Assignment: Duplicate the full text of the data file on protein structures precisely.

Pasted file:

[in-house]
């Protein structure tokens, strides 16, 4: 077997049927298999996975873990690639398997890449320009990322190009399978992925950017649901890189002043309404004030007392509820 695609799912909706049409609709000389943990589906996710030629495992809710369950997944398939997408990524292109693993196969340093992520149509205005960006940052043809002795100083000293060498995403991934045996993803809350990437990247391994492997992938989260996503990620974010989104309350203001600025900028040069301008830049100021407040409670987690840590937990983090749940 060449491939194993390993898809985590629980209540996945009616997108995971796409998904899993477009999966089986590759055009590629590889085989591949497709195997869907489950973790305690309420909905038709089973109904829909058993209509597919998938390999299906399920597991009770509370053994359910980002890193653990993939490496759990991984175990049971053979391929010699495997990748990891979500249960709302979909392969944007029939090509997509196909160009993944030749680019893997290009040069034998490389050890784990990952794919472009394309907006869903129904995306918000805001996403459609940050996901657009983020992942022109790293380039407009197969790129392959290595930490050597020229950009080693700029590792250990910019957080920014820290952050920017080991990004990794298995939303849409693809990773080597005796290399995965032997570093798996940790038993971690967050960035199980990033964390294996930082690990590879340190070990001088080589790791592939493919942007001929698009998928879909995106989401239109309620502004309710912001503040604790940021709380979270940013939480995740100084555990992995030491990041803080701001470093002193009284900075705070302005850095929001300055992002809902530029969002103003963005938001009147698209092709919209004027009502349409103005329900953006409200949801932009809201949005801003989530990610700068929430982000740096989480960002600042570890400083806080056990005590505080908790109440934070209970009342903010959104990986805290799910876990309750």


[in-house]
């Protein structure tokens, strides 16, 4: 077997049927298999996975873990690639398997890449320009990322190009399978992925950017649901890189002043309404004030007392509820 695609799912909706049409609709000389943990589906996710030629495992809710369950997944398939997408990524292109693993196969340093992520149509205005960006940052043809002795100083000293060498995403991934045996993803809350990437990247391994492997992938989260996503990620974010989104309350203001600025900028040069301008830049100021407040409670987690840590937990983090749940 060449491939194993390993898809985590629980209540996945009616997108995971796409998904899993477009999966089986590759055009590629590889085989591949497709195997869907489950973790305690309420909905038709089973109904829909058993209509597919998938390999299906399920597991009770509370053994359910980002890193653990993939490496759990991984175990049971053979391929010699495997990748990891979500249960709302979909392969944007029939090509997509196909160009993944030749680019893997290009040069034998490389050890784990990952794919472009394309907006869903129904995306918000805001996403459609940050996901657009983020992942022109790293380039407009197969790129392959290595930490050597020229950009080693700029590792250990910019957080920014820290952050920017080991990004990794298995939303849409693809990773080597005796290399995965032997570093798996940790038993971690967050960035199980990033964390294996930082690990590879340190070990001088080589790791592939493919942007001929698009998928879909995106989401239109309620502004309710912001503040604790940021709380979270940013939480995740100084555990992995030491990041803080701001470093002193009284900075705070302005850095929001300055992002809902530029969002103003963005938001009147698209092709919209004027009502349409103005329900953006409200949801932009809201949005801003989530990610700068929430982000740096989480960002600042570890400083806080056990005590505080908790109440934070209970009342903010959104990986805290799910876990309750």